This Article uses Texas's latest legislative attempt to explore the tension arising out of the Court's inconsistent treatment of state interests and the role of the courts in assessing legislative factfinding. Part I re-examines the principles laid out in the Supreme Court's four canonical abortion decisions since Roe v. Wade. (14) It emphasizes the difference between Justice Breyer's and Justice Kennedy's approaches to applying Casey, culminating in Justice Kennedy's curious decision to join Justice Breyer's opinion (without comment) in Whole Woman's Health. Part II then describes the aforementioned Texas statute, Texas Senate Bill 8, and the district court's assessment of its constitutionality. It explains how this case demonstrates the inherent conflict between Gonzales and Whole Woman's Health and argues that the Texas law affords Justice Kennedy an apt vehicle to decide which interpretation of Casey should prevail. Specifically, it contends that challenges to laws such as Texas Senate Bill 8 would present the Court--and in particular Justice Kennedy--with the opportunity to reaffirm Gonzales and, in so doing, clarify the meaning and scope of Whole Woman's Health.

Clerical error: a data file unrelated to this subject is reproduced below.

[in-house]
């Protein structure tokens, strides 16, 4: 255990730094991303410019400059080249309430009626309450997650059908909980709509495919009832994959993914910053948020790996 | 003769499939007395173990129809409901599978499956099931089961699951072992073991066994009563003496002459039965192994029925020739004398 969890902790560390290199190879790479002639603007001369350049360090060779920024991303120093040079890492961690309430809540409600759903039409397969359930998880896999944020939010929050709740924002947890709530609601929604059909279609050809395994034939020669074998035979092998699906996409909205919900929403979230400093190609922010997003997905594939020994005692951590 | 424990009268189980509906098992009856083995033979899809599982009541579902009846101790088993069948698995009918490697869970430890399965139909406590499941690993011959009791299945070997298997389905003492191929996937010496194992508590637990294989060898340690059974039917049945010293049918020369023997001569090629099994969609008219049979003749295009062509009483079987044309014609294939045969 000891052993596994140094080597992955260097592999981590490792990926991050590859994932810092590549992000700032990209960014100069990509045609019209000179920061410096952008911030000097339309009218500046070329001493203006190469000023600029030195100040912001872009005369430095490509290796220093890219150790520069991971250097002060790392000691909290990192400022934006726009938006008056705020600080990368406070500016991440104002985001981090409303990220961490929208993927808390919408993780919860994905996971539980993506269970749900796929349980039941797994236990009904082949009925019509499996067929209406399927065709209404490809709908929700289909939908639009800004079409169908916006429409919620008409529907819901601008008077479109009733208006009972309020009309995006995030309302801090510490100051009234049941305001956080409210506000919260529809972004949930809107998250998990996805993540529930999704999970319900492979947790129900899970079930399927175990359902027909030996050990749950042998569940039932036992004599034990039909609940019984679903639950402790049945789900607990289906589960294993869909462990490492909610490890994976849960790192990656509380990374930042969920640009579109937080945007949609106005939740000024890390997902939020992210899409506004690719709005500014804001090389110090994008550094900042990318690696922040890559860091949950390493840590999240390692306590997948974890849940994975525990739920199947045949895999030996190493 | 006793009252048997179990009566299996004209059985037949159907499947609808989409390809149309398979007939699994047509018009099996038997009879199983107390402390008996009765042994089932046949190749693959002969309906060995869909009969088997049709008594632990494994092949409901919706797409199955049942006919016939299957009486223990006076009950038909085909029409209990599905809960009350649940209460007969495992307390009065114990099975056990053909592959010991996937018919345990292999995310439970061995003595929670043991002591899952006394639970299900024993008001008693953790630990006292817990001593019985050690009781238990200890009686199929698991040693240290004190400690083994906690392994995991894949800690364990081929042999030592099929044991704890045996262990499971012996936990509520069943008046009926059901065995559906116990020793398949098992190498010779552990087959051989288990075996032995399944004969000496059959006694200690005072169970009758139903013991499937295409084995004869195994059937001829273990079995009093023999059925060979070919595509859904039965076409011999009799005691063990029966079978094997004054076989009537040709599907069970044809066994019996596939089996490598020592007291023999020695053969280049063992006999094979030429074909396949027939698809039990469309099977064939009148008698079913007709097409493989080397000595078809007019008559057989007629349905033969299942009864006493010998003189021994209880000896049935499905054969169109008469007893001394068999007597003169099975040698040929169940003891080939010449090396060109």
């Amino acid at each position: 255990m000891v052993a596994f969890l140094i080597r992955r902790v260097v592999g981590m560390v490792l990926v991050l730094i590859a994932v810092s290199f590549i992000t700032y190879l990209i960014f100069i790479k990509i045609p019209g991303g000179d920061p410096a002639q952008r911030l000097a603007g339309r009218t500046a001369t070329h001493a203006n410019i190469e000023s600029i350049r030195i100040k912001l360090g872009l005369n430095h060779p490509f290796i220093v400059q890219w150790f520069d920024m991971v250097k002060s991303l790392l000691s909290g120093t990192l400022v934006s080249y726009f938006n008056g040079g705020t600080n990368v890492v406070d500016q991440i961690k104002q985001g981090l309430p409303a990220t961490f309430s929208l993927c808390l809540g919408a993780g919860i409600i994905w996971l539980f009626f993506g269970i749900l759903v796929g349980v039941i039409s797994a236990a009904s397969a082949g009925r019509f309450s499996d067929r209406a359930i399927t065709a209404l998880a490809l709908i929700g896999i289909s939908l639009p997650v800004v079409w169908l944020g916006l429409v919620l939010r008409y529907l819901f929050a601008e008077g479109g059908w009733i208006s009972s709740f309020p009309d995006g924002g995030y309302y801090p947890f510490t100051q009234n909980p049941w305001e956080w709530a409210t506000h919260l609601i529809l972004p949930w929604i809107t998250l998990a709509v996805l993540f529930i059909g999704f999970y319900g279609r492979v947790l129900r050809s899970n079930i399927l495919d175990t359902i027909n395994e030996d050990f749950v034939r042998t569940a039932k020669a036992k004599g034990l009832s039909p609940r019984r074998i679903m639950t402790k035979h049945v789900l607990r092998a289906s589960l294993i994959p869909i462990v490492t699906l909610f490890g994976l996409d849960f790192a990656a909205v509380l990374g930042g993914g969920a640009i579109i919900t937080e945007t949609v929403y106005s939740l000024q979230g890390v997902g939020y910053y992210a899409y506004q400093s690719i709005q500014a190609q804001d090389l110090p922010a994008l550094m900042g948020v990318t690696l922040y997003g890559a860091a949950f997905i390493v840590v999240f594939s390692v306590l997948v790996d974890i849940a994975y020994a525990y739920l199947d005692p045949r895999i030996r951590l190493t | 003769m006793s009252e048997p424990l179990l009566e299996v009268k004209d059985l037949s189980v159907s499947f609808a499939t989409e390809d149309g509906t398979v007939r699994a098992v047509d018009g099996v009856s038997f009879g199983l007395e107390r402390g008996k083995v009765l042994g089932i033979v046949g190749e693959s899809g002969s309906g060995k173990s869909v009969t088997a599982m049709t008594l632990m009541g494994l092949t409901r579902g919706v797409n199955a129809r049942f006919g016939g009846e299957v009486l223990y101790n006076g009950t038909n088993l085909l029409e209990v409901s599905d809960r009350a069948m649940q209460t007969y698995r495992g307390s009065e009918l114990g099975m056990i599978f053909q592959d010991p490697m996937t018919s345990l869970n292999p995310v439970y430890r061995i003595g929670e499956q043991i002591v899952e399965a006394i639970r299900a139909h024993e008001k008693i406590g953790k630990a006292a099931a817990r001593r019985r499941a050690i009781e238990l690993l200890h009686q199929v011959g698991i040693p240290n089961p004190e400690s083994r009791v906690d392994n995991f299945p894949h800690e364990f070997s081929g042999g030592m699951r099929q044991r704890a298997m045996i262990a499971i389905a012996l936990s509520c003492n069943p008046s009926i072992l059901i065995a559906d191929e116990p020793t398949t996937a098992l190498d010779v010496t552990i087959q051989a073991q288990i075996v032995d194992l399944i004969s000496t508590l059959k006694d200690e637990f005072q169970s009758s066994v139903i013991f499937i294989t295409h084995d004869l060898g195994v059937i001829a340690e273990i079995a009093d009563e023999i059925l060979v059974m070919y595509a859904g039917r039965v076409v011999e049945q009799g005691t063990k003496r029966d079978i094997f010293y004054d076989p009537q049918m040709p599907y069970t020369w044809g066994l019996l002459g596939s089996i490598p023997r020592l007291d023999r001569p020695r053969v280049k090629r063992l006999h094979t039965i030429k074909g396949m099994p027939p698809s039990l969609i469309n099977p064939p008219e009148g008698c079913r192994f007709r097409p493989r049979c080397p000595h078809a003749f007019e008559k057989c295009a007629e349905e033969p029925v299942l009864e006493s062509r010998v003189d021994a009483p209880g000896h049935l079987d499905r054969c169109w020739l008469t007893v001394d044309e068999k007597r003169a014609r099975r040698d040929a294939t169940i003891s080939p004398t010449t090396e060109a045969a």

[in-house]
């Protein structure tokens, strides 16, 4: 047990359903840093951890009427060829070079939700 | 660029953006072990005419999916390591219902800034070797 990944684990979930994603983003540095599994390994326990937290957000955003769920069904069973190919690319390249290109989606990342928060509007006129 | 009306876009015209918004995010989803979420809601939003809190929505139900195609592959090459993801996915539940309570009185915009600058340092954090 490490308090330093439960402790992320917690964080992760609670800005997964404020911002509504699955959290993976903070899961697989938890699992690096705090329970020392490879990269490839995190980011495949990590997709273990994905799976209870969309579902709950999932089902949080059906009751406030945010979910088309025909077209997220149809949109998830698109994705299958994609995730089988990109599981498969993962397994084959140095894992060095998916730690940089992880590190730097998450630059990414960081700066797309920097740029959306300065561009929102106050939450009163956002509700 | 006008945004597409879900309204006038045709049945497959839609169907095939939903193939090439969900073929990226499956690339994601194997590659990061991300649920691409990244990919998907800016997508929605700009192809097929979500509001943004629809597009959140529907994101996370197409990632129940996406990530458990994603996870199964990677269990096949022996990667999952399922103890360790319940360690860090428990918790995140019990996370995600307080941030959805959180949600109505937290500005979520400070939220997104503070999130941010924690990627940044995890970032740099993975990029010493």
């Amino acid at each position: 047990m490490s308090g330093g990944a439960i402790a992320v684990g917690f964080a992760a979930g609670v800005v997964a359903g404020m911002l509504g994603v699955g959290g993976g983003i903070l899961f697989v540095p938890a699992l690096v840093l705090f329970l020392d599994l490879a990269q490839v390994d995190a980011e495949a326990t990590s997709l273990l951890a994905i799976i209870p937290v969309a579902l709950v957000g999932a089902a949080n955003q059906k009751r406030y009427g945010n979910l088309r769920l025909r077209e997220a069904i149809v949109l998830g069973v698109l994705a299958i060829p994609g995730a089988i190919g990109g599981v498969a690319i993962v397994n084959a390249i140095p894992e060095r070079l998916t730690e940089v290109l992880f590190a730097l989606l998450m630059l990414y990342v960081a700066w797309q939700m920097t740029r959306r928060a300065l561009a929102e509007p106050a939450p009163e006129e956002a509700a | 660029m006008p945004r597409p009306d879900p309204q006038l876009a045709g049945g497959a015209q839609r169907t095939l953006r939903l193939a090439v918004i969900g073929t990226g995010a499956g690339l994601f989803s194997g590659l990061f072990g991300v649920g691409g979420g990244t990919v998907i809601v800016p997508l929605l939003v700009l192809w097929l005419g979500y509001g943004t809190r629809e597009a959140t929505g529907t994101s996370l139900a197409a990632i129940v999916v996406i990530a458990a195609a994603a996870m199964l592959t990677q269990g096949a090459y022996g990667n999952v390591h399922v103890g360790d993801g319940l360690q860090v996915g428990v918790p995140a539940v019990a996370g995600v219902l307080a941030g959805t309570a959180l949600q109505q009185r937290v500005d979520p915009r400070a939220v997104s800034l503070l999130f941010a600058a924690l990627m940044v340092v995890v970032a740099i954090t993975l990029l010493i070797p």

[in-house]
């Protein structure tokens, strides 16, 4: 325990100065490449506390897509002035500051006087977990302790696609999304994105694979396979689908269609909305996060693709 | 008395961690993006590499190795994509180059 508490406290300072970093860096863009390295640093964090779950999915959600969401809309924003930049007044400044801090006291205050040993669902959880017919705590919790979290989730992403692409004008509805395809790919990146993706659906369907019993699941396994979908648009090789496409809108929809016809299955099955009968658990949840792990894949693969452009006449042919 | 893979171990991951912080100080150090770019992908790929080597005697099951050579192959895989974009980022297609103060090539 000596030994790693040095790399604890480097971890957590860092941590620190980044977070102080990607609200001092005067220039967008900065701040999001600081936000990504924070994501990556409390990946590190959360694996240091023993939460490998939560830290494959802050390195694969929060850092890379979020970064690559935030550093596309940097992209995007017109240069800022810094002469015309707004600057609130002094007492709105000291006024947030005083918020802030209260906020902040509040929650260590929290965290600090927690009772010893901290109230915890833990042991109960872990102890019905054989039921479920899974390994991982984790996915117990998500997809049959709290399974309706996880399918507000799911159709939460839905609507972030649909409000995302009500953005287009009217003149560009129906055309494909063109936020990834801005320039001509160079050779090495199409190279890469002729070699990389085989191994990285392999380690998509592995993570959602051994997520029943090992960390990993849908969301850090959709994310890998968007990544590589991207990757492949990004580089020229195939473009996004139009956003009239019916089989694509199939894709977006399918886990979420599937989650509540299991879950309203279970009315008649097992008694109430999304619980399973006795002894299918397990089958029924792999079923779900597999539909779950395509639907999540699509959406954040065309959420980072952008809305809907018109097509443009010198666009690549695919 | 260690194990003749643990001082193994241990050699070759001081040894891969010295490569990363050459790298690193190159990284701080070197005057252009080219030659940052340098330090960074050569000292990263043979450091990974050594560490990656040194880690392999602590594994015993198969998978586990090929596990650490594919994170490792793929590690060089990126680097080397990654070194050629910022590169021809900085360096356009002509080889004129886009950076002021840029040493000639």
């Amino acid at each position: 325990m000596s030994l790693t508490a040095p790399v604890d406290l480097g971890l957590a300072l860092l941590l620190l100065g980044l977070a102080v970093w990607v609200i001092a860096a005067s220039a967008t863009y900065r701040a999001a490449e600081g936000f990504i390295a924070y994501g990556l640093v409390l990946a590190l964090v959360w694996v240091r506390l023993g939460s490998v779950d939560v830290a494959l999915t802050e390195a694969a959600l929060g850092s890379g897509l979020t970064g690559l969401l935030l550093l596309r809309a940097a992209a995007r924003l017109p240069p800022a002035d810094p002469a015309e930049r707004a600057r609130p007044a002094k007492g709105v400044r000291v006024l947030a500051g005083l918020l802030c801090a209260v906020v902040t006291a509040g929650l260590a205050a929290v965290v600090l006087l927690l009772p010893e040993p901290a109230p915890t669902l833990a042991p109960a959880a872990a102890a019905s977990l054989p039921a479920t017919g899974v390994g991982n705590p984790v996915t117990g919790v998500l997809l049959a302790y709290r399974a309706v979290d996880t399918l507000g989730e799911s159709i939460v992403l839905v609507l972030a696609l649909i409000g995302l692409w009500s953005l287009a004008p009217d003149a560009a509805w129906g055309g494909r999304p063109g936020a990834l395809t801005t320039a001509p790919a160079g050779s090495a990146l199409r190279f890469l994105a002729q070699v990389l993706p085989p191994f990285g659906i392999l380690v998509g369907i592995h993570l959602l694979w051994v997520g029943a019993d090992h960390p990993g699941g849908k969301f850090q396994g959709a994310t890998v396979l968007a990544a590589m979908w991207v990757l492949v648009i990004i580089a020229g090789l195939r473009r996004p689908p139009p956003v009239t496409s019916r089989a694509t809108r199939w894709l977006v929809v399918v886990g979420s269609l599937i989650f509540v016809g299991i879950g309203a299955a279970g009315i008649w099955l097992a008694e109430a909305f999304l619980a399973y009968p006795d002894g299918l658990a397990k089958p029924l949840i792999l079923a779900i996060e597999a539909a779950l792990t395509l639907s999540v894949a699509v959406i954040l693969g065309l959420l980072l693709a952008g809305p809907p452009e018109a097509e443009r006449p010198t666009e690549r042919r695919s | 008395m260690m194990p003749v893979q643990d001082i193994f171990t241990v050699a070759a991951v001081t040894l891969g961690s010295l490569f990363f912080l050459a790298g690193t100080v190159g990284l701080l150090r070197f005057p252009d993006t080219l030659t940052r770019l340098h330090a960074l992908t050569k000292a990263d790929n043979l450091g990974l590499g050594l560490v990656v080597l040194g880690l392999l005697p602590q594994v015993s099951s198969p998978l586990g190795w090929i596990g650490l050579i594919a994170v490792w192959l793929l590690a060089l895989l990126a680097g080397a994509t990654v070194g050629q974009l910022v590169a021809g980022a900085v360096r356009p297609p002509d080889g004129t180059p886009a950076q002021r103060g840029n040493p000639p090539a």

REVIEW OF THE CASE LAW
This Part provides an overview of Roe v. Wade's four most important progeny: Planned Parenthood v. Casey, Stenberg v. Carhart, Gonzales v. Carhart, and Whole Woman's Health v. Hellerstedt. Many are no doubt already familiar with the terrain that these decisions cover. This summary focuses on the Court's inconsistent pronouncements regarding what interests may support a state's pre-viability abortion regulations, as well as the courts' role in evaluating a law's effects. More specifically, it identifies the differences in Justice Breyer's and Justice Kennedy's approaches to answering these questions, and it concludes by presenting the question of whether Gonzales and Whole Woman's Health may coexist.